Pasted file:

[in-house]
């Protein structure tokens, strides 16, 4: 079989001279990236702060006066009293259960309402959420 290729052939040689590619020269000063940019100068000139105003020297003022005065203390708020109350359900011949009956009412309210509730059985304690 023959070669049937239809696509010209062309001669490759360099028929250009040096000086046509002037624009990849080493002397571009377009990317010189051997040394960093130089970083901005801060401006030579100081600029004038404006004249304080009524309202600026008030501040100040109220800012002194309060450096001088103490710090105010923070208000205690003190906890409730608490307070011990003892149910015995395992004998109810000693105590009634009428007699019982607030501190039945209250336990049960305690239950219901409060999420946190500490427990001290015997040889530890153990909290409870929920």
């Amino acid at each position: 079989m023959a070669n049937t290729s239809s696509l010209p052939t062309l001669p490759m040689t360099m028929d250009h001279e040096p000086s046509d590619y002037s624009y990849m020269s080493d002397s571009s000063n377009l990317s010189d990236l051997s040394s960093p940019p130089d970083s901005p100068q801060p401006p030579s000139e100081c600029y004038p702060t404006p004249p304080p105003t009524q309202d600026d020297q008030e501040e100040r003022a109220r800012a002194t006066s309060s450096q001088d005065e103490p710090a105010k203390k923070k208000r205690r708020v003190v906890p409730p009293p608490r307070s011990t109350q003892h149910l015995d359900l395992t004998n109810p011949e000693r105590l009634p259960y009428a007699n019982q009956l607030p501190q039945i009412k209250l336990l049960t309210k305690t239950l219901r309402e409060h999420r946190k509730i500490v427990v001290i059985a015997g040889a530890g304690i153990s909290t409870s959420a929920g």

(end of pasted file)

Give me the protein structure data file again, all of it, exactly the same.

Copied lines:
[in-house]
């Protein structure tokens, strides 16, 4: 079989001279990236702060006066009293259960309402959420 290729052939040689590619020269000063940019100068000139105003020297003022005065203390708020109350359900011949009956009412309210509730059985304690 023959070669049937239809696509010209062309001669490759360099028929250009040096000086046509002037624009990849080493002397571009377009990317010189051997040394960093130089970083901005801060401006030579100081600029004038404006004249304080009524309202600026008030501040100040109220800012002194309060450096001088103490710090105010923070208000205690003190906890409730608490307070011990003892149910015995395992004998109810000693105590009634009428007699019982607030501190039945209250336990049960305690239950219901409060999420946190500490427990001290015997040889530890153990909290409870929920």
């Amino acid at each position: 079989m023959a070669n049937t290729s239809s696509l010209p052939t062309l001669p490759m040689t360099m028929d250009h001279e040096p000086s046509d590619y002037s624009y990849m020269s080493d002397s571009s000063n377009l990317s010189d990236l051997s040394s960093p940019p130089d970083s901005p100068q801060p401006p030579s000139e100081c600029y004038p702060t404006p004249p304080p105003t009524q309202d600026d020297q008030e501040e100040r003022a109220r800012a002194t006066s309060s450096q001088d005065e103490p710090a105010k203390k923070k208000r205690r708020v003190v906890p409730p009293p608490r307070s011990t109350q003892h149910l015995d359900l395992t004998n109810p011949e000693r105590l009634p259960y009428a007699n019982q009956l607030p501190q039945i009412k209250l336990l049960t309210k305690t239950l219901r309402e409060h999420r946190k509730i500490v427990v001290i059985a015997g040889a530890g304690i153990s909290t409870s959420a929920g």